But the Russia he runs now is not the Russia he so quickly gained control over by the late ‘90s. That Russia was still filled with people used to the government telling them what to do and they complied so long as their pension was secure. Today’s Russia has had thirty years of absolute freedom to come and go, make money a la capitalism, set up and own businesses, travel the world, speak relatively freely, and families live all over the world without fear of repercussions. Anyone in Russia who was even ten at the time of the coup is now in their forties, so all Russians forty or so years old and younger know nothing but the freedoms listed, the opportunities experienced by the west, and they like it—a lot. Enter McDonald’s, KFC, Starbucks, western music, movies, travel packages, tours of New York, London, and LA. Enter jobs with international corporations and BMW’s and HoHo’s.
This is NOT their father’s Russia.
So to keep them quiet and subdued, it is now illegal to indicate support of Ukraine, illegal to travel abroad, illegal to speak openly unless it is for the government.
People compare Putin to Hitler. That is not accurate.
Putin is Stalin.
But his narrative has a significant flaw which perhaps Stalin was able to avoid for some time—the population of Russia and Ukraine have a western mentality that simply didn’t exist there at all prior to the early 90’s. Sure, he keeps getting re-elected: At first simply for stability—no one liked Yeltsin or Zyuganov. Later he was re-elected because of fraud (the 2018 election found one of his two opponents dead and the other poisoned and later imprisoned). But the country he rules will quickly become unruly, much like the citizens of Czechoslovakia who knew democracy well when communism came in 48 and again in 68, and those who remembered how life was prior to communism refused to allow the suppression, hence the Velvet Revolution, led by those who remembered.
People have something now they didn’t in Stalin’s day—a basis of comparison. They’ve not had to stand in line for pastries for three decades, and they have family not just in Ukraine but throughout the world. The government, the military who act out of fear of Stalinesque punishment (like the Not One Step Backwards decrees which insured that any Soviet soldiers retreating or disobeying would be shot), cannot sustain the isolation required to continue the onslaught of other nations.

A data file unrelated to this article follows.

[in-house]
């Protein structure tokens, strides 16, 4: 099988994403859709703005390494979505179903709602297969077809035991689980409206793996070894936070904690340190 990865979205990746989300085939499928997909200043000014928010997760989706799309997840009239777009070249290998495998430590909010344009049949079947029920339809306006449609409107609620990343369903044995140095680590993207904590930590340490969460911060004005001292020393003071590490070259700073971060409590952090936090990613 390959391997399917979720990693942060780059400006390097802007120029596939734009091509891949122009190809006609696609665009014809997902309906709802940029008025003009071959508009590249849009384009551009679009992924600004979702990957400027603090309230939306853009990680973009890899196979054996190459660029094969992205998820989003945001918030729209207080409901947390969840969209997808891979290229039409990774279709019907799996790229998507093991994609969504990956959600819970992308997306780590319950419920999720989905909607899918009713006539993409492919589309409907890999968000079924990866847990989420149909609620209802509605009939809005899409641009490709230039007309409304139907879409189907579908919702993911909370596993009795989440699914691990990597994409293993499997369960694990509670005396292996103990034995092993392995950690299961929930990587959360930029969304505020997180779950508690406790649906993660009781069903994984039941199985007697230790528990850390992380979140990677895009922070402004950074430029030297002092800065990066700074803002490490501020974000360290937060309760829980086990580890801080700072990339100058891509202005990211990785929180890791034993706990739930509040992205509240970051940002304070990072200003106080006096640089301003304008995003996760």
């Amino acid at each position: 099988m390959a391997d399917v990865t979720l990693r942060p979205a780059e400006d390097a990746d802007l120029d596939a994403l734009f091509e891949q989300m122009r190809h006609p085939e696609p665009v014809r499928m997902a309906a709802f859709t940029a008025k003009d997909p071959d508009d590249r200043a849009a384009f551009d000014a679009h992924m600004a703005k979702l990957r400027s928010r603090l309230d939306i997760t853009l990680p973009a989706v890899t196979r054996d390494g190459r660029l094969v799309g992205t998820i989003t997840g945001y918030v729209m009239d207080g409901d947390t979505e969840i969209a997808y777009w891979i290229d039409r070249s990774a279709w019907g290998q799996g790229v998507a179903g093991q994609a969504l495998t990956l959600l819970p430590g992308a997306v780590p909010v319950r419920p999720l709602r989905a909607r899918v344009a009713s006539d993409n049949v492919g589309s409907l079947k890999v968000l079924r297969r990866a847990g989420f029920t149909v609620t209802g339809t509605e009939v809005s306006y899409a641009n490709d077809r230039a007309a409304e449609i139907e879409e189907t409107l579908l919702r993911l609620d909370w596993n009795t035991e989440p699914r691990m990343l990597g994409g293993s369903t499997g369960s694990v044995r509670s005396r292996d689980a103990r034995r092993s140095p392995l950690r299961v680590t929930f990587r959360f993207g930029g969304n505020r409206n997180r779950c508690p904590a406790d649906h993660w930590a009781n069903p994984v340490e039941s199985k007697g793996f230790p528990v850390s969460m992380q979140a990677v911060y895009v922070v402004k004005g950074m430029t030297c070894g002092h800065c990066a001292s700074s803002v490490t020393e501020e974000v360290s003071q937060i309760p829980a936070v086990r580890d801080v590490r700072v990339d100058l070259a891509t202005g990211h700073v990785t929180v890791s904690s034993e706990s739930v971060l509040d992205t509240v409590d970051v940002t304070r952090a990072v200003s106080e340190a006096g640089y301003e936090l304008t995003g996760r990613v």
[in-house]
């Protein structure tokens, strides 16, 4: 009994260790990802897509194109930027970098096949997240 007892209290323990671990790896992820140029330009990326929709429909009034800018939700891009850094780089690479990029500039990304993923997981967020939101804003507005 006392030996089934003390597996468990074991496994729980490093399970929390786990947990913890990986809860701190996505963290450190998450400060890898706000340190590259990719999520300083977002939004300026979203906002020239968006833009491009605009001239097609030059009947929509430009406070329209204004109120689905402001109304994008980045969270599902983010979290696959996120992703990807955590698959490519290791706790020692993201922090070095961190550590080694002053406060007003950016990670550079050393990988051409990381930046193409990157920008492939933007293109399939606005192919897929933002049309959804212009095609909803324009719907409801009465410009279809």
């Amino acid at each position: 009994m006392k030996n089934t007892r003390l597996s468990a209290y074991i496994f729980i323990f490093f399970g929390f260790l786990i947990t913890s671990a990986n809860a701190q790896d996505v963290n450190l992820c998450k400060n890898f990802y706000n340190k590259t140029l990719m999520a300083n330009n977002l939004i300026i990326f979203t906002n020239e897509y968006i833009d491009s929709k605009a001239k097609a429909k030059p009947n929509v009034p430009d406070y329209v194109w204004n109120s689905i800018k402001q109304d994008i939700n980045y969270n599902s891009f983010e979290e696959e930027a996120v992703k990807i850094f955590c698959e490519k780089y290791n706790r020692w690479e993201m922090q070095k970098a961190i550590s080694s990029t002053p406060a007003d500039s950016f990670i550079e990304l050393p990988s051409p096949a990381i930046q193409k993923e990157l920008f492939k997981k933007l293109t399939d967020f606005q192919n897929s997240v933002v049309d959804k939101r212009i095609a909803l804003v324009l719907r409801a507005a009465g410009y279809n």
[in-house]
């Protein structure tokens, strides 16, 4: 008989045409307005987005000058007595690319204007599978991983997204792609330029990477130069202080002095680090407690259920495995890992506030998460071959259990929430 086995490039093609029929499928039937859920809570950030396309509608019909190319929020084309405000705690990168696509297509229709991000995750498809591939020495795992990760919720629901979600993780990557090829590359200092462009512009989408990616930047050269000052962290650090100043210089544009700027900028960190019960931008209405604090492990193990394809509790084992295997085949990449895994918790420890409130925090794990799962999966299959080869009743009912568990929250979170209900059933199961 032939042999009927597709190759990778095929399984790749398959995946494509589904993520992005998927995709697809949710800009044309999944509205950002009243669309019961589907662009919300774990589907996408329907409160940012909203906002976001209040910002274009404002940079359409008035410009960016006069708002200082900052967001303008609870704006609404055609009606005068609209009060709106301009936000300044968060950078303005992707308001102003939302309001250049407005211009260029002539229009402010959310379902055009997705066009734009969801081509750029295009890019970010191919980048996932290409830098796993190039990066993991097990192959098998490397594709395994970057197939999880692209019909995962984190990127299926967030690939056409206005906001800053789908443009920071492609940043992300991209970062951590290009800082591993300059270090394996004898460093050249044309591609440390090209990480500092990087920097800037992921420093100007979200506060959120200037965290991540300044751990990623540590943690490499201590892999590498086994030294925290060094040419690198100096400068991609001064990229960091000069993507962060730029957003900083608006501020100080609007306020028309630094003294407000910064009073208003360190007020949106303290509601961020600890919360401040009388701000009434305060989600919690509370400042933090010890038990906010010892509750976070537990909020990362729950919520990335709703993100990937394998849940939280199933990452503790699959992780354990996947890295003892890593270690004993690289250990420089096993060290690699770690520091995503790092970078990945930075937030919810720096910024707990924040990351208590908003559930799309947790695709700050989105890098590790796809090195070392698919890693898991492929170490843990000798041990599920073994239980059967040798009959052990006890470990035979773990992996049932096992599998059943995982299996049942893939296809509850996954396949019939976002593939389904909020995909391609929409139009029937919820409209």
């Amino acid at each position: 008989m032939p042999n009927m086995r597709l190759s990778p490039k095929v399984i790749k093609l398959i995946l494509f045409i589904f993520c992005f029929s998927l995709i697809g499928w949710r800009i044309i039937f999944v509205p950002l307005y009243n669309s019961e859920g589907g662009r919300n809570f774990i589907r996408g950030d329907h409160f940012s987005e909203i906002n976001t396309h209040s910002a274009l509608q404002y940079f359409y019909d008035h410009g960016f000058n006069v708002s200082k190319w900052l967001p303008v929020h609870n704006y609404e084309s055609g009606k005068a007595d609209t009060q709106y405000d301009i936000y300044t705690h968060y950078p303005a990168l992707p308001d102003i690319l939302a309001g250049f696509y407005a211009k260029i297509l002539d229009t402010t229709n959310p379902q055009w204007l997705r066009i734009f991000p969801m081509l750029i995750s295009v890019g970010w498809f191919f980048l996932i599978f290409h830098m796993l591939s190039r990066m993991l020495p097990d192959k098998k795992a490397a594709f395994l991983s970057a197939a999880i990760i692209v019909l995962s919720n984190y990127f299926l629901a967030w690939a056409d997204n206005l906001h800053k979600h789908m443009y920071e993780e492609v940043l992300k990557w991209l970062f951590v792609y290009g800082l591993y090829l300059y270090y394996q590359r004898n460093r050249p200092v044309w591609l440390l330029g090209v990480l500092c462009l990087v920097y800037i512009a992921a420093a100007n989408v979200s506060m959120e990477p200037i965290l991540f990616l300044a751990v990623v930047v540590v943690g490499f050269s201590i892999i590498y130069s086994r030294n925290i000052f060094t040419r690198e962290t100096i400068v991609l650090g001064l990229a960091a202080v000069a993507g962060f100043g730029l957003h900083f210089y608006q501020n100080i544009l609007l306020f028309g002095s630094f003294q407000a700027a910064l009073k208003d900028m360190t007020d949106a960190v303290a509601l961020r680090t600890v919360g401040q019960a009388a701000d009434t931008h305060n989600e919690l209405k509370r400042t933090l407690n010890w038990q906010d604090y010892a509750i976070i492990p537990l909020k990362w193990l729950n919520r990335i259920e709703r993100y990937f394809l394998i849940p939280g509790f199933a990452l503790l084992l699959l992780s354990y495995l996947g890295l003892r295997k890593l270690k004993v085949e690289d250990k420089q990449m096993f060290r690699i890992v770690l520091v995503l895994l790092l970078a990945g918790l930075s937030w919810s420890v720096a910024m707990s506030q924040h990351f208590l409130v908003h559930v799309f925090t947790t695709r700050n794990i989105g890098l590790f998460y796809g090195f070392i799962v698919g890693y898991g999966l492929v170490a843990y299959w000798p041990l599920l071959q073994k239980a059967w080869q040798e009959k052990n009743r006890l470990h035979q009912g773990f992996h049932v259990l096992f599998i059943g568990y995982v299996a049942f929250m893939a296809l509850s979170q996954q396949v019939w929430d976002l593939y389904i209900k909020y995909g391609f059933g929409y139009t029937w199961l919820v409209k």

I’ve made more than two dozen trips to Russia, crossed it by train, traveled with more than 500 people including US Army generals, professors, writers, artists, lawyers, and others, and I kept journals, I wrote extensively to the tune of three books and countless editorials and essays.
There was so much more to write—about Valentine, my dear photographer friend, about a graveyard on the gulf, about the rebuilding of a church by another close friend, and the planned exodus of two other friends, artists, some years ago to avoid draft into the army to fight in Chechnya. Stories about old women in the Hermitage and a homeless man who became a companion.
And I could write an entire book about The Shack, about playing guitar with a gypsy band every night until five am, drinking outlawed Georgian wine and laughing, teaching them “American Pie,” learning their folk songs which made us all cry despite not knowing a single word.
For thirty years Russia was a fine combination of history and romance with hope and emergence, like a young child with an old soul. And I have full confidence when the dust settles, the that Russia I came to love will survive. The bell of freedom rang for those people years and years ago, the chimes of hope, the echoes of prosperity.
The old truism is indeed true: You cannot unring that bell.
Oh I have stories. Geez what a time it was. Nothing is what I was told it would be when I was young. Nothing.
I’ll go back, but I don’t see a need to write about Russia anymore. My last piece of writing besides this short blog is my book in which my son and I travel from one end of the country to the other, and we see the world together, enjoying the fragile and beautiful passing of time. How can I possibly follow that?